Thousands Already Cut From HP Adjust to Losing HP Way of Life

September 6, 2006


By Nicole C. Wong
San Jose Mercury News

If everyone laid off by Hewlett-Packard moved to the same city this autumn, they would fill all the houses and apartments in Cupertino –  and 2,600 people would still need homes.

Welcome to ex-HPville: population 53,100.

These days, tech companies keep chiseling away at their workforces. The latest layoffs are coming from Intel, which announced Tuesday that it is axing 10,500 jobs.

But over the past 6½ years, HP –  the company once renowned for providing lifelong employment –  has laid off more workers worldwide than any other Silicon Valley company. In the process, HP has created a virtual community that illuminates the social upheaval the unemployed wrestle with as companies race to reinvent themselves in the global economy.

Like many cities, ex-HPville is diverse. It’s filled with 60-year-old grandparents as well as single 30-somethings. The place has attracted an administrative assistant from Mountain View, a computer supplies salesman from Paris, and an information technology manager from Dublin, Ireland.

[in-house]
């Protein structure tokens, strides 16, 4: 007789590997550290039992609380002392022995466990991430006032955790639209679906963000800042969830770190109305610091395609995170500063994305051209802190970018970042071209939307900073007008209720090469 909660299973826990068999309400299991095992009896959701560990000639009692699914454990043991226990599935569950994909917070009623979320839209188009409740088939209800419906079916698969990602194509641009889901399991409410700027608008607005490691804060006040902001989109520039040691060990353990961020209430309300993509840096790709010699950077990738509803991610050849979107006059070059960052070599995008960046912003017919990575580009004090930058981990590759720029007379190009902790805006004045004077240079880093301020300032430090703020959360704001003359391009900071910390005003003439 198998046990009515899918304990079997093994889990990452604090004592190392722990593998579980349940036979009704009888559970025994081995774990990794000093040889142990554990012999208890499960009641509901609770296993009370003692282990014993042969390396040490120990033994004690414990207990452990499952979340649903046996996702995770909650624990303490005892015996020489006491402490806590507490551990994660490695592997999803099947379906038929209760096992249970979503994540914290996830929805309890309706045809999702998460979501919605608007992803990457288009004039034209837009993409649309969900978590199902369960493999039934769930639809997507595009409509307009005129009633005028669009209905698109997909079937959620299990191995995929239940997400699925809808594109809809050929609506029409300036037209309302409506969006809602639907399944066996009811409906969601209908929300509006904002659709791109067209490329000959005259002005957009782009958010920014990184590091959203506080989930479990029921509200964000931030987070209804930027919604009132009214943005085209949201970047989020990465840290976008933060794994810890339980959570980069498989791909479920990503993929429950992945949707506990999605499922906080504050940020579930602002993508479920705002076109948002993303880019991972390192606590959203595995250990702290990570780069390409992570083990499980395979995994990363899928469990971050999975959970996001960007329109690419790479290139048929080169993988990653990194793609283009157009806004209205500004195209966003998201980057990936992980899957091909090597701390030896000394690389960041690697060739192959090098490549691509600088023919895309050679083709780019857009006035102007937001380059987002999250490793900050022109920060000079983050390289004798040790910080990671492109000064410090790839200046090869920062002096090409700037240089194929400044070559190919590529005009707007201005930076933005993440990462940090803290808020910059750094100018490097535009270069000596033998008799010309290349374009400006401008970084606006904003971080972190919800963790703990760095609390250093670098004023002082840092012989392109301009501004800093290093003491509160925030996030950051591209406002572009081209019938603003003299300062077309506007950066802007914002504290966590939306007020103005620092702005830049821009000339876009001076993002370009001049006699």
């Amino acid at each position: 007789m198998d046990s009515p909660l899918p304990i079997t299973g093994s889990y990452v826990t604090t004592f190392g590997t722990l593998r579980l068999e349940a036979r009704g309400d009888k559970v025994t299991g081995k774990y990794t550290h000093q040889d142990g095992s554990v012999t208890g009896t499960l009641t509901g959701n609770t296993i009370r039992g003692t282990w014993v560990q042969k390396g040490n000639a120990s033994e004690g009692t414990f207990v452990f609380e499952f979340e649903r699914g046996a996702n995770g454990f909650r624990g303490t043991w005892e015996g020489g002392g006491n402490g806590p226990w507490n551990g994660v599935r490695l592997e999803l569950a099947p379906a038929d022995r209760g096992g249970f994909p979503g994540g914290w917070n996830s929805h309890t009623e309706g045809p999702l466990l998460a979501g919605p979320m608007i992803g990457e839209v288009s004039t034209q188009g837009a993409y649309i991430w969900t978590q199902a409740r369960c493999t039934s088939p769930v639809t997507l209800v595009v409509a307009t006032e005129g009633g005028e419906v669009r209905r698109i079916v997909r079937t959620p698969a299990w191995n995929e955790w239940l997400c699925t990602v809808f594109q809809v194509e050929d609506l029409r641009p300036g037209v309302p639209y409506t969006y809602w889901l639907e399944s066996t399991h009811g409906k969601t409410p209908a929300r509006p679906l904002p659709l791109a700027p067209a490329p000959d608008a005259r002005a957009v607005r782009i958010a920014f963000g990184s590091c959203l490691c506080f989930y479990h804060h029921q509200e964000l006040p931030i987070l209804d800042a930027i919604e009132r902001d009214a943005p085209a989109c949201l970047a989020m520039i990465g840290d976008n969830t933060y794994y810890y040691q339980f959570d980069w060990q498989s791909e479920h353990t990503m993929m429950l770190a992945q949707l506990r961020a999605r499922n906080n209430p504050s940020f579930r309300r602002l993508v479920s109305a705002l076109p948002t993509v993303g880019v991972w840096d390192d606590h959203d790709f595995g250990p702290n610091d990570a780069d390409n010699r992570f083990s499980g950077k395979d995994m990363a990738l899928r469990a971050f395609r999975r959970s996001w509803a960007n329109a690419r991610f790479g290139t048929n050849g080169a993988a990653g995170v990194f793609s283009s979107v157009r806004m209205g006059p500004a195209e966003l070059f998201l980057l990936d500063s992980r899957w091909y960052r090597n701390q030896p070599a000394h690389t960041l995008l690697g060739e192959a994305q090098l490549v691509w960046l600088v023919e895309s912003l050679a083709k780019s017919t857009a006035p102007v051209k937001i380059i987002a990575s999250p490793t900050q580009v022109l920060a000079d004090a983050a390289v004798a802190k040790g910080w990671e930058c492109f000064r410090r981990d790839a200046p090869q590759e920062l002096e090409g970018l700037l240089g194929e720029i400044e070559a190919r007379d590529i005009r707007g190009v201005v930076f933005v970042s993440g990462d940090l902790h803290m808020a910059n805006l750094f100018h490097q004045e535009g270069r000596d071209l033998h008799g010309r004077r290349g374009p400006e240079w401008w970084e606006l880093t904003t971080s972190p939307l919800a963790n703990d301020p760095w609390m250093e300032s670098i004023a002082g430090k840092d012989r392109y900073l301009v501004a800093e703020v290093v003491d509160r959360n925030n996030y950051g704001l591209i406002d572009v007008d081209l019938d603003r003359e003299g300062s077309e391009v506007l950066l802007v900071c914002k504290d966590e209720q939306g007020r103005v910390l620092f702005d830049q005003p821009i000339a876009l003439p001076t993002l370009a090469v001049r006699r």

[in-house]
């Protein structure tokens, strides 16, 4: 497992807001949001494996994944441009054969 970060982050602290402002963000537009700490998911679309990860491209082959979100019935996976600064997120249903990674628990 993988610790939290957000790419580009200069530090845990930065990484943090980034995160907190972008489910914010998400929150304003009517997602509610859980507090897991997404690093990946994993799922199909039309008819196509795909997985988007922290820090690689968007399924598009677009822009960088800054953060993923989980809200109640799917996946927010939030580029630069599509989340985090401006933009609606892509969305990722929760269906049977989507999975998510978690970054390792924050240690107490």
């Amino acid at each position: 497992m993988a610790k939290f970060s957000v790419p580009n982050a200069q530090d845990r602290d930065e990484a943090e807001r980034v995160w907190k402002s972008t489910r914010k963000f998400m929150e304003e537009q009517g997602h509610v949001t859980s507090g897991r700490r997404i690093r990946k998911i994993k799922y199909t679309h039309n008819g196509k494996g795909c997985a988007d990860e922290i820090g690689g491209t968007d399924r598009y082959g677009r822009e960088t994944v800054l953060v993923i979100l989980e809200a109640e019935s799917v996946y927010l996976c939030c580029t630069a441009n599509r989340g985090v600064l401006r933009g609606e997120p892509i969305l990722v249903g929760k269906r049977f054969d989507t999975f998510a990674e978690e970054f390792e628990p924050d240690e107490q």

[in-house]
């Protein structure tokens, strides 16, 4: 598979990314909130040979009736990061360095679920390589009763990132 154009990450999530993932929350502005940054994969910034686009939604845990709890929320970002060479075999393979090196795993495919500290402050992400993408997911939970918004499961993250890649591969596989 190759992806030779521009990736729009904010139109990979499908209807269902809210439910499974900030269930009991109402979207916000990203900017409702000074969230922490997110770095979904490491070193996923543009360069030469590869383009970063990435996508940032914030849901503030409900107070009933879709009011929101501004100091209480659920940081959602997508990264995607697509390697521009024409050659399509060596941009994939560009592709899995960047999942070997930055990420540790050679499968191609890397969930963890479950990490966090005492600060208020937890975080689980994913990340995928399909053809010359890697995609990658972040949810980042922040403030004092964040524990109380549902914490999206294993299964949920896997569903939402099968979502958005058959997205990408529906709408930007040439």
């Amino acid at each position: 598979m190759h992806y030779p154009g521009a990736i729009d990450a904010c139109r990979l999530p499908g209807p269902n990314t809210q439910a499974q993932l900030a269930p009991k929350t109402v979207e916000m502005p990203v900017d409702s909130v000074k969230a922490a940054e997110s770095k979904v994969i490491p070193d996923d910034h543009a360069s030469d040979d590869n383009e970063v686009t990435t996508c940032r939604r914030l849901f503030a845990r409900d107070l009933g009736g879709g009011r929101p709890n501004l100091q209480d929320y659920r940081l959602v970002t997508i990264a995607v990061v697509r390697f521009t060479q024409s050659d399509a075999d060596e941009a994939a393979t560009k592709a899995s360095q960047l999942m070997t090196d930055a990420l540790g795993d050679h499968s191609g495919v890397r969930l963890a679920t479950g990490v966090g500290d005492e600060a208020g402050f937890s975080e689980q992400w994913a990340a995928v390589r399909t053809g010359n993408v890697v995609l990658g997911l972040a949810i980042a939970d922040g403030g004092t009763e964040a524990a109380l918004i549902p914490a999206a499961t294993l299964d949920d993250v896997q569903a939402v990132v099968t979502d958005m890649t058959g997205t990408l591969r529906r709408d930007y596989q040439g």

Yet uniting these former colleagues, who were flung together by ill fate, is their desire to focus on the future –  something more difficult than many expect because their identities are so wrapped up in their HP pasts.

“HP was the company to work for in the valley,” said Patti Wilson, a high-tech career counselor who over the past 20 years noticed her laid-off HP clients had more trouble than most giving up their dreams of getting rehired at the company that had just given them the boot.

“No one wanted to let go,” Wilson said.

To read the rest of this article, go to

2 Responses to Thousands Already Cut From HP Adjust to Losing HP Way of Life

  1. The “HP Work Force Restructuring Collective Knowledge” website mentioned in the article is now housed at…_from_the_HP_Alumni_Association


  2. Discovered the San Jose Mercury News republished online my 2006 article a year ago as a “from the archives” feature. So here’s your chance to read it in full without buying it from the newspaper’s online library:


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